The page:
56-year old former felon speaks about emotional first time voting

Aaron Ford now journeyman electrician apprentice, hopeful for future

JACKSONVILLE, Fla. – For many former felons, having their voting rights reinstated in Florida through Amendment 4 is a long time coming. Aaron Ford is one of those now former felons who cast his ballot for president this election cycle.

These days, life is good for Ford. He’s hard at work, focused, and filled with hope for his future. Last year, Ford was released from Florida’s prison system after serving 10 years. He now has a good job at Miller Electric and is a first-year apprentice studying to become a journeyman electrician.

“Everything I’m doing in my life right now feels good because it’s positive,” Ford said. “Like I said, I did negative stuff my whole life.”

After his release, Ford went through the Jacksonville-based program Operation New Hope. It helps ex-offenders re-enter society through job training and support. With voting this past week, Ford’s sister, Shanda Suggs, helped lead the way.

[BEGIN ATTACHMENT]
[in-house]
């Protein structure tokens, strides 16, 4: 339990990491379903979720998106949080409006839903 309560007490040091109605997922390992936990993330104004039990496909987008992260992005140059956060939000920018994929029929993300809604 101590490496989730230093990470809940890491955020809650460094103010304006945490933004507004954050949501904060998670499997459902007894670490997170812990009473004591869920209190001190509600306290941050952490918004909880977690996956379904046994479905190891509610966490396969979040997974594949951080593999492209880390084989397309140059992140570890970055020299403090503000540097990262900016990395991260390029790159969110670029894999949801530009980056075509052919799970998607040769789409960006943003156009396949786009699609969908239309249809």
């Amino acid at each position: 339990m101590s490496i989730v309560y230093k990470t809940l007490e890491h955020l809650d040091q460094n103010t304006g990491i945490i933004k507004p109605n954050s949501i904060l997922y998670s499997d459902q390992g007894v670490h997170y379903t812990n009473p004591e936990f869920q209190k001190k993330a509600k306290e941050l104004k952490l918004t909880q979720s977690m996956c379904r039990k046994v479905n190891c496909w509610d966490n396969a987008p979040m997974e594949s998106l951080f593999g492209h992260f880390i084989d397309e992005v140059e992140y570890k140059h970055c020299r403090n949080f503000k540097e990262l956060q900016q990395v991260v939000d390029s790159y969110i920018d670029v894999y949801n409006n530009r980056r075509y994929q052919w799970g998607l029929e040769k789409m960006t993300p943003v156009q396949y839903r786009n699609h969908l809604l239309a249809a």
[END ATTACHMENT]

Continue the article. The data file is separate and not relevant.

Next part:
“Him being able to vote for the first time in his life was monumental for me,” Suggs said. “I work as a poll worker, and I was able to call the SOE to see if his name was on the rolls, and it was!”

For Ford, being able to vote was a dream realized at 56 years old.

“You know, I went home and I kind of cried about it because I did something that counts,” Ford said. “Something that someone can look at and say, 'Wow!’”

Ford just shared his story with Operation New Hope’s newest graduates. He has a message for people just like him.

“There’s a better life. The streets and drugs are not the answer,” Ford said. “Not the answer -- there’s a better life.”

A life, changing for the better, with the story just beginning.

Ford’s apprenticeship to become a journeyman electrician is five years. He’s focused and committed to reaching his goal. To learn more about the program that helped him, Operation New Hope, go to https://operationnewhope.org/.


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